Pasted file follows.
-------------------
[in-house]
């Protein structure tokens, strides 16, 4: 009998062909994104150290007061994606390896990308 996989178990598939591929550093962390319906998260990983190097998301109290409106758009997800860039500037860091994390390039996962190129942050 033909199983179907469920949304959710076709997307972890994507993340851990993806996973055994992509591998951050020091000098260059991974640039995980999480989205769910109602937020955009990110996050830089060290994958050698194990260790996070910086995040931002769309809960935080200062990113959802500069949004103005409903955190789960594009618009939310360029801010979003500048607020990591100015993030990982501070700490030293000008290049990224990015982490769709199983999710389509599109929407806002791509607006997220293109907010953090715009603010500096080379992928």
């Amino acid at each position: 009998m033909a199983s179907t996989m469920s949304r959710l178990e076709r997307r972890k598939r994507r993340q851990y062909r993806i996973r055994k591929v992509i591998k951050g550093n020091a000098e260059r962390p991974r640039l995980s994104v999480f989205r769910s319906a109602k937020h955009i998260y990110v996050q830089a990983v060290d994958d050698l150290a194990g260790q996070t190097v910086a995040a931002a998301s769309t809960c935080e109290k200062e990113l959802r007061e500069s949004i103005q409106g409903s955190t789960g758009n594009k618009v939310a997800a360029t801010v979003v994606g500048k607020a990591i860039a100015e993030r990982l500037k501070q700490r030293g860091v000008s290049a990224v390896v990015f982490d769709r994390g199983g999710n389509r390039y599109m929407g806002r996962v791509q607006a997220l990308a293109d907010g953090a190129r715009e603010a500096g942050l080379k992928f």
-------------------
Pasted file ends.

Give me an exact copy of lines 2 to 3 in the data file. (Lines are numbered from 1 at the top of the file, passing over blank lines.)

């Protein structure tokens, strides 16, 4: 009998062909994104150290007061994606390896990308 996989178990598939591929550093962390319906998260990983190097998301109290409106758009997800860039500037860091994390390039996962190129942050 033909199983179907469920949304959710076709997307972890994507993340851990993806996973055994992509591998951050020091000098260059991974640039995980999480989205769910109602937020955009990110996050830089060290994958050698194990260790996070910086995040931002769309809960935080200062990113959802500069949004103005409903955190789960594009618009939310360029801010979003500048607020990591100015993030990982501070700490030293000008290049990224990015982490769709199983999710389509599109929407806002791509607006997220293109907010953090715009603010500096080379992928």
């Amino acid at each position: 009998m033909a199983s179907t996989m469920s949304r959710l178990e076709r997307r972890k598939r994507r993340q851990y062909r993806i996973r055994k591929v992509i591998k951050g550093n020091a000098e260059r962390p991974r640039l995980s994104v999480f989205r769910s319906a109602k937020h955009i998260y990110v996050q830089a990983v060290d994958d050698l150290a194990g260790q996070t190097v910086a995040a931002a998301s769309t809960c935080e109290k200062e990113l959802r007061e500069s949004i103005q409106g409903s955190t789960g758009n594009k618009v939310a997800a360029t801010v979003v994606g500048k607020a990591i860039a100015e993030r990982l500037k501070q700490r030293g860091v000008s290049a990224v390896v990015f982490d769709r994390g199983g999710n389509r390039y599109m929407g806002r996962v791509q607006a997220l990308a293109d907010g953090a190129r715009e603010a500096g942050l080379k992928f």